I know some people do, and I’m envious of that, but I think that for me it’s a challenge. I feel the most comfortable in my own skin when I’m on my own. I’m actually less extroverted than I can come off, like one of the best lines of an article I once read, which said: “I love that I’m going to see you for dinner on Thursday night, but if you have to cancel, I love that I’m not going to see you for dinner on Thursday night”. [laughs] This sings to me, it depicts exactly how I am in the world, I’m somebody who is most comfortable in my own skin when I’m alone. I have a very dear friend of mine, very famous, very wealthy, whose life is people, she’s always somewhere, going to places, doing things, she’s rarely alone, I don’t think that the word is even in her vocabulary; I remember thinking that that’s a skill set, and I also think it’s a little crazy, but that’s only because I’m an introverted and she’s not. She’s most comfortable in her own skin, I think, when she’s surrounded by people, and it doesn’t even have to be famous, important people, just people. I look at her sometimes and I just sit in awe and wonder what it’s like to be that comfortable in situations where I’d just want to run and hide. That’s a very long way of saying that I don’t know what that skill is; it’s interesting because I’ve never asked my friend – as I think it takes a certain amount of psychological awareness – if she’s comfortable being alone, but because she so rarely is, I suspect the answer is that she’s not.
I wonder what that is for people, it’s an interesting question, I don’t know what it takes to feel comfortable in your own skin. One of my favorite lines from an author from a long time ago that I’ve read was that everybody thinks that the wealthy people, the celebrities, and the rich and famous are all comfortable in their own skin, we all want what they have, and you only have to read one issue of People or pick up the newspaper to understand that’s wrong, just think of Johnny Depp and his ex-wife, they’re not really happy campers or look at Harry and Meghan, these are not happy people, these are people who are not comfortable in their own skin, despite being some of the wealthiest and most famous people on the planet! So, I think that that’s a hard thing to obtain.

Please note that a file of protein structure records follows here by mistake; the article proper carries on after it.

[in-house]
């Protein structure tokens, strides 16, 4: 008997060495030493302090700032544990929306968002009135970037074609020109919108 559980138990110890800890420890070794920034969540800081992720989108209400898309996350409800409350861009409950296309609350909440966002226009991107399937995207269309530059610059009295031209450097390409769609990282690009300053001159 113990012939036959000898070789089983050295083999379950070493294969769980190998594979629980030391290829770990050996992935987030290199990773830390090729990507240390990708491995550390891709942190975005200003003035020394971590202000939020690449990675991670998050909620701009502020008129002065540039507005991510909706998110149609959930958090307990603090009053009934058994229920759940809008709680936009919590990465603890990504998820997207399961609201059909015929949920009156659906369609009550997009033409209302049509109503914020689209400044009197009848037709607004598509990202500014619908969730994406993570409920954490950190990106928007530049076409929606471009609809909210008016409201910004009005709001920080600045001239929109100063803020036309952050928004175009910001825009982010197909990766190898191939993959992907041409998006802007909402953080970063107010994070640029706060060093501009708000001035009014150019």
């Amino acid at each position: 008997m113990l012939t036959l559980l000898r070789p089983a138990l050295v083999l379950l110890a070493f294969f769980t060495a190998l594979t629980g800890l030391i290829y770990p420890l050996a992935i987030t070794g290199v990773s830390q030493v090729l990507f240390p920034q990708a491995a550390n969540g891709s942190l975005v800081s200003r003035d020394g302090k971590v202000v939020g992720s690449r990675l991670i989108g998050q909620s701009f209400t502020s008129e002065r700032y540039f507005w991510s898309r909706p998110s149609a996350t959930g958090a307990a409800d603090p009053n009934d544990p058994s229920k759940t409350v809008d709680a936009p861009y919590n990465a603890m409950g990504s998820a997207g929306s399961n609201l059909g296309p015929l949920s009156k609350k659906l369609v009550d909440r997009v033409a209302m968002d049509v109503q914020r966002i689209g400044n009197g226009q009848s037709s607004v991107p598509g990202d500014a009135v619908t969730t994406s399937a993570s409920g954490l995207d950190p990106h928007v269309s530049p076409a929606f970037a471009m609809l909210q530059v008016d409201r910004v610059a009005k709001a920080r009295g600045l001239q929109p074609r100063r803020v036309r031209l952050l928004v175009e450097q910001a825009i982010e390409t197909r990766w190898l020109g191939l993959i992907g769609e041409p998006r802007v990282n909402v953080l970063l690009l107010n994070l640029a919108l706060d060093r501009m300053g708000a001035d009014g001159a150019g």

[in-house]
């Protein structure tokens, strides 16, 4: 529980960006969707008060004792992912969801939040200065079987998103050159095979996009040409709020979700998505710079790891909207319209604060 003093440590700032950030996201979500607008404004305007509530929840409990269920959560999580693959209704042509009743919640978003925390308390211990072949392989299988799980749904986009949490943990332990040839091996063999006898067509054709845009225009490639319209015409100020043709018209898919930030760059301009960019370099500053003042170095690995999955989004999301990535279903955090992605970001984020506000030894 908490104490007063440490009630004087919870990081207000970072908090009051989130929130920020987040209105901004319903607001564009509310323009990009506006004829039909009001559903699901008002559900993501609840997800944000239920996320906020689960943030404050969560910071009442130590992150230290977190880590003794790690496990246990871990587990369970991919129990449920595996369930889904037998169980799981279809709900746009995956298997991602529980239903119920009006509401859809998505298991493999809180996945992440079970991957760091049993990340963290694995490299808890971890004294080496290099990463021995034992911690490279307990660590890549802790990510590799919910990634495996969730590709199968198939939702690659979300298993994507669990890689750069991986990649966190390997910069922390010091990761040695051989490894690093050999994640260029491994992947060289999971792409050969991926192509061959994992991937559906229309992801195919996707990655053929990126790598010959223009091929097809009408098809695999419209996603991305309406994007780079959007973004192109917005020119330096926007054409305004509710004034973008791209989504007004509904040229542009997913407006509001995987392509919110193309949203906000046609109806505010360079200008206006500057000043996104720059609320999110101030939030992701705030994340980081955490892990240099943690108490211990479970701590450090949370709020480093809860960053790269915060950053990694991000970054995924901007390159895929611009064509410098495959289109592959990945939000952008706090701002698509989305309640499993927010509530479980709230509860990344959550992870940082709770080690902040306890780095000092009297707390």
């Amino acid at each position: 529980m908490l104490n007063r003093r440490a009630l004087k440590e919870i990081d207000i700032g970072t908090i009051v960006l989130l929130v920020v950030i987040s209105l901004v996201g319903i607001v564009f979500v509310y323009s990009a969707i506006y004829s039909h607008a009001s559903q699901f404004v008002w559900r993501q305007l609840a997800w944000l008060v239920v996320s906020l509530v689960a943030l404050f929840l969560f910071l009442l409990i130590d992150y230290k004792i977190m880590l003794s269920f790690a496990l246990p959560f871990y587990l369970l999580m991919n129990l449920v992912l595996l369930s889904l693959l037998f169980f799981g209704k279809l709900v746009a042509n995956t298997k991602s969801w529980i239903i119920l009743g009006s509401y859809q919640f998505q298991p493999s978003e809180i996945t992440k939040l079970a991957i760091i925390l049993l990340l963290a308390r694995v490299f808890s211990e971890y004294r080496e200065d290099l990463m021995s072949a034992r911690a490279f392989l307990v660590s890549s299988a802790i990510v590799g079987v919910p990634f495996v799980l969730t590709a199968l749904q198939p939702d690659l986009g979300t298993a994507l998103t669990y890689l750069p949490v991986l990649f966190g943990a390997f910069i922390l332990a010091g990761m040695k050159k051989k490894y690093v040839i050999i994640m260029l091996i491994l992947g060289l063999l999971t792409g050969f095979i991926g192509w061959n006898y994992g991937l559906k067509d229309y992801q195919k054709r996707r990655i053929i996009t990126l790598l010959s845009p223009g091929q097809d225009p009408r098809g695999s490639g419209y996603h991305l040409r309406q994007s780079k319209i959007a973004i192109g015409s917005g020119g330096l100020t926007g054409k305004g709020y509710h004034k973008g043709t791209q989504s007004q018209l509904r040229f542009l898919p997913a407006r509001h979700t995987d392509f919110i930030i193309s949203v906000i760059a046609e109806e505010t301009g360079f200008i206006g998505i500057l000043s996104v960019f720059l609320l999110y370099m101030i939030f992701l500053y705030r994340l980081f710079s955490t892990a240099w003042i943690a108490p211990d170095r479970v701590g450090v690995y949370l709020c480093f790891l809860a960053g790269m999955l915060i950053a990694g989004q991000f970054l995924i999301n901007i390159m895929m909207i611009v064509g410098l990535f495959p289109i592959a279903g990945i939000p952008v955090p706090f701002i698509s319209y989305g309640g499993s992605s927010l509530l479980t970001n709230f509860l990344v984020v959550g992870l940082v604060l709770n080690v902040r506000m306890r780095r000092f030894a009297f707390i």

I’m confident and I can definitely speak my mind, but when I think of being comfortable in my skin, I think of a sense of ease about what I do, a sense of fluidity and ease of movement through the world, and I think of feeling assured and not worried about the next person I talk to, the next family member I have to deal with, the pressure that comes with life, and that I don’t always have a tough enough skin to deal with it.
Comfort in your own skin is difficult to obtain because women, especially, by nature are very permeable, things that bounce off men go into our hearts and brains; so, I think it’s harder for women to be comfortable in their own skin because we are permeable to other people’s feelings and needs and if we’re meeting them. That’s why being alone is so easy! [laughs]
What was Paula’s first choice? And Paula’s latest choice?
You know, I’m almost 69, it’s been a long life, so I can speak more about my latest choice, which is to finally do the things I want to do and throw caution to the wind, and not worry about speaking about being comfortable in your own skin, not worry that I’m leaving somebody out, that another person might be disappointed because I’m not taking them with me, people have a lot of expectations. Life’s too short, and it’s getting a lot shorter, so my choice now is to speak my mind, even when Paula’s Choice isn’t so nuts about what I’m saying, and to do the things that give me the most joy, and if it’s by myself, it’s by myself, and if the people who expect me to take them with me don’t come with me, that’s okay, that has to be okay.